The Six Poisons Cocktail: 2 oz. BULLDOG Gin, 2 1/2 oz. Cranberry Juice, 1/2 oz. Orange Juice, Ice, Orange Slice for Garnish, Club soda: Shake first three ingredients with ice. Strain into an ice-filled cocktail glass. Garnish with orange slice. Top with a splash of club soda.
More great award season news! OS author Celeste Ng’s (Issue #86, “What Passes Over”) short story from the Fall 2010 issue of the Bellevue Literary Review, “Girls, At Play,” has also been awarded a Pushcart Prize this year.
You can follow Celeste by reading her blogs at the Huffington Post and Fiction Writers Review, where she serves as a contributing editor. Or take a fiction class with her at Grub Street, a non-profit writing center in Boston. She is currently working on a novel and a collection of short stories.
Published by the Department of Medecine at NYU Langone Medical Center and created in the tradition of Bellevue Hosptial, the Bellevue Literary Review showcases fiction, nonfiction, and poetry that utilizes ideas of the human body, illness, health and healing, as a starting point for illumiating the human experience.
Anna will be giving a preview of her debut novel, The Little Bride, this Friday, May 6th at The Julliard School in NYC as a part of The Georgia Review’s New York reading series. The Little Bride (Riverhead Books, September 6th, 2011) explores the history of Russian Jewish immigrants who settled in the Great Plains and the story of a young immigrant bride with an older husband and a strong love for her stepson.
The Georgia Review is the country’s longest sustaining literary journal as well as being one of the most highly regarded. It also has more subscribers in the New York City area than any other state (besides Georgia, of course). The Review will host evening events at Julliard on Friday, May 6th, Sunday, May 8th, Tuesday, May 10th, and Wednesday, May 11th. Congratulations, Anna!
For the past few weeks, we’ve been featuring brief interviews with each of our 5 Literary Debutantes. Now, in our final week leading up to the 2011 One Story Debutante Ball, we thought we’d do the same for our Honoree, Dani Shapiro.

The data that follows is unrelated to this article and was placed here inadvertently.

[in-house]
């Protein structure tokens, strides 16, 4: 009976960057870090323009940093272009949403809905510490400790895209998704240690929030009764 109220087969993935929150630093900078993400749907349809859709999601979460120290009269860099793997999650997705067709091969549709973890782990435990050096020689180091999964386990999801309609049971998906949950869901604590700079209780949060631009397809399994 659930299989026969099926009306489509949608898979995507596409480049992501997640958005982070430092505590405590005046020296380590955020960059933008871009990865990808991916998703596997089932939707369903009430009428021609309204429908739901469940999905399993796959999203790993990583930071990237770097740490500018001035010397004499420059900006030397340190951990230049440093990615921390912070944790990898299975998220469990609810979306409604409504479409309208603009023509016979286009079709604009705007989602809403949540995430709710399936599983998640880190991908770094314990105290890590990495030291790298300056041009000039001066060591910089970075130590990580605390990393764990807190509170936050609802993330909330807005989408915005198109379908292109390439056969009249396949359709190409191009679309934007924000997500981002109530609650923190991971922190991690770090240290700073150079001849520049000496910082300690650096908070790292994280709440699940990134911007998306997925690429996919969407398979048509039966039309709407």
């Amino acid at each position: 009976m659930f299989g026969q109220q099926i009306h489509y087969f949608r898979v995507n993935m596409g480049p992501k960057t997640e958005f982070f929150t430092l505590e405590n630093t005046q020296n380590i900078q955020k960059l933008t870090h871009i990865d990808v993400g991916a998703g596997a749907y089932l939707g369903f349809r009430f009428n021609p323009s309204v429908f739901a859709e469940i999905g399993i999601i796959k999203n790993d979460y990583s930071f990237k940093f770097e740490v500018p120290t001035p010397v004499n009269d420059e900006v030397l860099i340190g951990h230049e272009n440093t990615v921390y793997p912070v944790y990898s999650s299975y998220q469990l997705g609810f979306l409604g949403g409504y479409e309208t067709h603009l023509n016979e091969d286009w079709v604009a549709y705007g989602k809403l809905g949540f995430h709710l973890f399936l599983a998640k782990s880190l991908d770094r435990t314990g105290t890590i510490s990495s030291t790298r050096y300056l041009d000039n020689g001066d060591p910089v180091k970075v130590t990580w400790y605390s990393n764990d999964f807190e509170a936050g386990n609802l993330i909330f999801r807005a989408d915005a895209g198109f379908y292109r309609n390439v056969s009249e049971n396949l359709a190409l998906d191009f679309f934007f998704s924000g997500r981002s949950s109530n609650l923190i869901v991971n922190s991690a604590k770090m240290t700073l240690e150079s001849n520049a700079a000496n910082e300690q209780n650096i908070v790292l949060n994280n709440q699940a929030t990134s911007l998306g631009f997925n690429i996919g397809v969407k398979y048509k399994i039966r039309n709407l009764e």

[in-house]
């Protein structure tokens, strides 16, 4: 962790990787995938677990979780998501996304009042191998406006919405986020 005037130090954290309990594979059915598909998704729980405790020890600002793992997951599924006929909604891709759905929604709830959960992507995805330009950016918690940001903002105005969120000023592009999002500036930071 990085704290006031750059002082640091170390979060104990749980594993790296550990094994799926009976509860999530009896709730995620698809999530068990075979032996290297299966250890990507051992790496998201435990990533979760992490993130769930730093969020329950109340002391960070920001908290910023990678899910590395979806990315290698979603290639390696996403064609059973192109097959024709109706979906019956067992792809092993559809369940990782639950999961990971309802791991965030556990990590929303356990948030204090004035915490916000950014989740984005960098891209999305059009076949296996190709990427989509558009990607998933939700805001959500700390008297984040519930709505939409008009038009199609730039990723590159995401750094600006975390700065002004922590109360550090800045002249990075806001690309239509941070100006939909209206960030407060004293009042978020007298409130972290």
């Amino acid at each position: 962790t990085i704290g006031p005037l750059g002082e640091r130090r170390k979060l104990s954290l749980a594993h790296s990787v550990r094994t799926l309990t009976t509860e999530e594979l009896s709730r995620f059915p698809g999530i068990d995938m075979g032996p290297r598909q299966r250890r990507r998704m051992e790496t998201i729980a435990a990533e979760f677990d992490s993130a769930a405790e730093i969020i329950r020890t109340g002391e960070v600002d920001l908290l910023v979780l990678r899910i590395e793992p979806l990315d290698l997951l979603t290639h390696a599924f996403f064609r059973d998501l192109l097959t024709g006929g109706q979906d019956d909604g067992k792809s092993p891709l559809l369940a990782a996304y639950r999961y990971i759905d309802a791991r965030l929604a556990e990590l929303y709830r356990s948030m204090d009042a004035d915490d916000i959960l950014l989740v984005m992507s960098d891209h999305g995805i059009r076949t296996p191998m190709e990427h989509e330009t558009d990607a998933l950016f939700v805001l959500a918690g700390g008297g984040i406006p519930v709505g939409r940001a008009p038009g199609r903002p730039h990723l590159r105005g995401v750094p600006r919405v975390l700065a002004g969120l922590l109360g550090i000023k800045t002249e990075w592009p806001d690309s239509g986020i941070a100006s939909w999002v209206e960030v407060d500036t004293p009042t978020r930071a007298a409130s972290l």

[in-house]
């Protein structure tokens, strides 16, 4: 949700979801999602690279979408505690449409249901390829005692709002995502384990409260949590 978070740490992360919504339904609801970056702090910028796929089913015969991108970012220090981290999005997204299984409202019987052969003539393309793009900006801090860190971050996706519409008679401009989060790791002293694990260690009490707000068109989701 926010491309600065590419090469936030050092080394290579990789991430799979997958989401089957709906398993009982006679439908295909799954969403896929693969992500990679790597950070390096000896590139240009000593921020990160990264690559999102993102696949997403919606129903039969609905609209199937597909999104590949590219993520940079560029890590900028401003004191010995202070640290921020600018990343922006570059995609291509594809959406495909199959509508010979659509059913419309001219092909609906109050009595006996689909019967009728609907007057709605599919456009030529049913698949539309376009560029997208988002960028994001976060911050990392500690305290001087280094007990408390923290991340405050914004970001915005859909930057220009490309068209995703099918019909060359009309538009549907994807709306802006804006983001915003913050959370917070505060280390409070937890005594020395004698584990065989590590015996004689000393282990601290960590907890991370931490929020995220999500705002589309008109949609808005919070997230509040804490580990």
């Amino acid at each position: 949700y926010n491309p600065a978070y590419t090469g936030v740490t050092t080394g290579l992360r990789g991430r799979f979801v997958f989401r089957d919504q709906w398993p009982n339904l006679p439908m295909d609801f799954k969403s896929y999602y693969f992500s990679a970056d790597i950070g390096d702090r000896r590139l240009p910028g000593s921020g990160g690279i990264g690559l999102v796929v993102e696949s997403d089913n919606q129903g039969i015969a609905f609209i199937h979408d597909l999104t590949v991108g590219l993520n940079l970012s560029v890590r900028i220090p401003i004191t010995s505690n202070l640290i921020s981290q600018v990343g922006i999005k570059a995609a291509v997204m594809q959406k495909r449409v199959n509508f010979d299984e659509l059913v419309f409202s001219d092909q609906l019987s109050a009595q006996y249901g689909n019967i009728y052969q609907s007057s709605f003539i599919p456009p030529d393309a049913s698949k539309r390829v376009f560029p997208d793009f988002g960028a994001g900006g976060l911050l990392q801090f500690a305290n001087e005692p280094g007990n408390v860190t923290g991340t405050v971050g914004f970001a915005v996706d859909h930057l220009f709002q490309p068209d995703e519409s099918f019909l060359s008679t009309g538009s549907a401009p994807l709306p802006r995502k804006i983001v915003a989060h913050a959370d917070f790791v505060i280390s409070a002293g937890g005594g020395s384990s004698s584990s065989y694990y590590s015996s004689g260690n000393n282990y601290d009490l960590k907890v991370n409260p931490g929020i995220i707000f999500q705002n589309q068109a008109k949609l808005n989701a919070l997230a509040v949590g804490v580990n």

Dani Shapiro is the bestselling author of the memoirs Devotion and Slow Motion, and five novels including Black & White and Family History. Her work has appeared in The New Yorker, One Story, Elle, The New York Times Book Review, The Los Angeles Times, and has been widely anthologized. She has taught in the writing programs at Columbia, New York University, The New School, and Wesleyan University, and is co-founder of the Sirenland Writers Conference in Positano, Italy. At this year’s Literary Debutante Ball, One Story will be honoring Dani with our 2011 Mentorship Award, for her extraordinary support of emerging writers. Recently, I sat down with Dani to talk about her dual roles as author and mentor.
1. You’ve been a mentor for so many emerging writers. But who were your mentors and how did they help you along the way?
I’ve had extraordinary mentors, which is why, I think, it became so important to me to mentor writers myself when I found myself in a position to do so. I remember arriving at Sarah Lawrence as a freshman and wandering over to the building where most of the writing professors had offices, sort of like a homing pigeon. I knew where I belonged. Grace Paley was there, and her door was open wide, as it often was. Pillows were strewn on the floor. If memory serves, a student was sitting in her lap. Though I never sat in her lap, Grace became a mentor. She had a knack for saying things about the writing life that I didn’t understand when I was her student, but then years later, a lightbulb would go off in my head, and I’d think to myself: oh, so that’s what Grace meant. The writer Jerome Badanes was also a very important mentor to me. He became a dear friend over the years, and long after I graduated, he and I would meet in the city for expensive lunches we couldn’t afford and then we’d wander over to the old Shakespeare & Co. on Broadway and 80th Street and browse the stacks. He died far too young–he was in his mid-fifties and working on his second novel. I still think of Jerry nearly every day.